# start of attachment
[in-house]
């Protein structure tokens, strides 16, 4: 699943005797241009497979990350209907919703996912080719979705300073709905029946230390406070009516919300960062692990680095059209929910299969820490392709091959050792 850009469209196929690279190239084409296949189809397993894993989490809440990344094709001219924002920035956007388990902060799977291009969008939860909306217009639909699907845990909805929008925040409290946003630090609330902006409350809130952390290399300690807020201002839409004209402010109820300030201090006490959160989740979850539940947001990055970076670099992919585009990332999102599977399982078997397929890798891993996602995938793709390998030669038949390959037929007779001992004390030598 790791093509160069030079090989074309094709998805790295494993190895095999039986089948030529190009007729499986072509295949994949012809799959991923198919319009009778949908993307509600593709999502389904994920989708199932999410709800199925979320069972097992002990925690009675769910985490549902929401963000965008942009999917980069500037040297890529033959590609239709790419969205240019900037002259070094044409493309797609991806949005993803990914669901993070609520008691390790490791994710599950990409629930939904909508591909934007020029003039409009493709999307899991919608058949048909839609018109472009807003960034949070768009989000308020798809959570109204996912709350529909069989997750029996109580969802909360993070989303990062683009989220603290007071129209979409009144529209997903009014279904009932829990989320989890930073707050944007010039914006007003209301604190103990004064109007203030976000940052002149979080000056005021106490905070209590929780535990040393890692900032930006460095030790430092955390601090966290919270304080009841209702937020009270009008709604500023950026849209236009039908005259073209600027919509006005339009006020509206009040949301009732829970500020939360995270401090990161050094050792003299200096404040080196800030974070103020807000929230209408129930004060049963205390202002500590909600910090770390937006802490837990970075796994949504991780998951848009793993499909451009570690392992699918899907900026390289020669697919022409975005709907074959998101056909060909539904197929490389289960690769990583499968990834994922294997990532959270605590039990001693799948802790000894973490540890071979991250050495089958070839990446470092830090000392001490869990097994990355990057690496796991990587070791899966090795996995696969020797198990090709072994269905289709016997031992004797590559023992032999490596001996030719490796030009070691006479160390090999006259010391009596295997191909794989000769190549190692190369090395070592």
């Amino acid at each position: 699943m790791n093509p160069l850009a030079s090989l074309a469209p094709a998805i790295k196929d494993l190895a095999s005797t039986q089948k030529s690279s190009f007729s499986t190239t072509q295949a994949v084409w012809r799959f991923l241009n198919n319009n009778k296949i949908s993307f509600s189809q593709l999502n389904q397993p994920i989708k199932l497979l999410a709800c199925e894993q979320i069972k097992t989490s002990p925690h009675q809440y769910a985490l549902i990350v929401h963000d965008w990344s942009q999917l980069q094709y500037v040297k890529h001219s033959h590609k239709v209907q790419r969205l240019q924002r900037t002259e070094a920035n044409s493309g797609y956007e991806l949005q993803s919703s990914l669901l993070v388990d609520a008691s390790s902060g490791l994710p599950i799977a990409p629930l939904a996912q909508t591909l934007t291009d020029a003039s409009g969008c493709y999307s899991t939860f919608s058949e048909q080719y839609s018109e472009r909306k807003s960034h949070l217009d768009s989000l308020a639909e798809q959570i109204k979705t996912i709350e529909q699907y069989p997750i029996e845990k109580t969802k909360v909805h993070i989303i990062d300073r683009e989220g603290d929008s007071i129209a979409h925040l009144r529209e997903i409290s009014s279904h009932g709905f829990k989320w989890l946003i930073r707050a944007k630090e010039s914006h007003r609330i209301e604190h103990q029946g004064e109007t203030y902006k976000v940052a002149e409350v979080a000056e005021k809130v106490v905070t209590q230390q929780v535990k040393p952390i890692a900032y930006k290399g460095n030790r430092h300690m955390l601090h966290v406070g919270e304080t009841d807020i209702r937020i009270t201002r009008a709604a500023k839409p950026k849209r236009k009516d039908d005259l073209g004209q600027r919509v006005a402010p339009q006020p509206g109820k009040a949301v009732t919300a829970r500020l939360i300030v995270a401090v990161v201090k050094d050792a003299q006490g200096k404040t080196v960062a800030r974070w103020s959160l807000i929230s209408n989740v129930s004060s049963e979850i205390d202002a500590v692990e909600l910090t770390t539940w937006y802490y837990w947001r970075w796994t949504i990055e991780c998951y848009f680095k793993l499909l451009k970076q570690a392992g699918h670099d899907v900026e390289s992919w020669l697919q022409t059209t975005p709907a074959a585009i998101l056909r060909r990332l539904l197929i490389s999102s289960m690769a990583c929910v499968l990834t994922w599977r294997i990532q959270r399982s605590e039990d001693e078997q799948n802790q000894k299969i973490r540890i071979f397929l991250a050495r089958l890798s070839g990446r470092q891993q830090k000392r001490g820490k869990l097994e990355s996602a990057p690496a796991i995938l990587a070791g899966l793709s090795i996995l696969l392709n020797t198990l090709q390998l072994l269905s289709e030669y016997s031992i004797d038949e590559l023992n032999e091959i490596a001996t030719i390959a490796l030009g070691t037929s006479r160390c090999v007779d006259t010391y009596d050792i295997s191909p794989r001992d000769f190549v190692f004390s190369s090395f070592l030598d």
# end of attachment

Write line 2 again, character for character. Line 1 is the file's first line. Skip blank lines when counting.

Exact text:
């Protein structure tokens, strides 16, 4: 699943005797241009497979990350209907919703996912080719979705300073709905029946230390406070009516919300960062692990680095059209929910299969820490392709091959050792 850009469209196929690279190239084409296949189809397993894993989490809440990344094709001219924002920035956007388990902060799977291009969008939860909306217009639909699907845990909805929008925040409290946003630090609330902006409350809130952390290399300690807020201002839409004209402010109820300030201090006490959160989740979850539940947001990055970076670099992919585009990332999102599977399982078997397929890798891993996602995938793709390998030669038949390959037929007779001992004390030598 790791093509160069030079090989074309094709998805790295494993190895095999039986089948030529190009007729499986072509295949994949012809799959991923198919319009009778949908993307509600593709999502389904994920989708199932999410709800199925979320069972097992002990925690009675769910985490549902929401963000965008942009999917980069500037040297890529033959590609239709790419969205240019900037002259070094044409493309797609991806949005993803990914669901993070609520008691390790490791994710599950990409629930939904909508591909934007020029003039409009493709999307899991919608058949048909839609018109472009807003960034949070768009989000308020798809959570109204996912709350529909069989997750029996109580969802909360993070989303990062683009989220603290007071129209979409009144529209997903009014279904009932829990989320989890930073707050944007010039914006007003209301604190103990004064109007203030976000940052002149979080000056005021106490905070209590929780535990040393890692900032930006460095030790430092955390601090966290919270304080009841209702937020009270009008709604500023950026849209236009039908005259073209600027919509006005339009006020509206009040949301009732829970500020939360995270401090990161050094050792003299200096404040080196800030974070103020807000929230209408129930004060049963205390202002500590909600910090770390937006802490837990970075796994949504991780998951848009793993499909451009570690392992699918899907900026390289020669697919022409975005709907074959998101056909060909539904197929490389289960690769990583499968990834994922294997990532959270605590039990001693799948802790000894973490540890071979991250050495089958070839990446470092830090000392001490869990097994990355990057690496796991990587070791899966090795996995696969020797198990090709072994269905289709016997031992004797590559023992032999490596001996030719490796030009070691006479160390090999006259010391009596295997191909794989000769190549190692190369090395070592």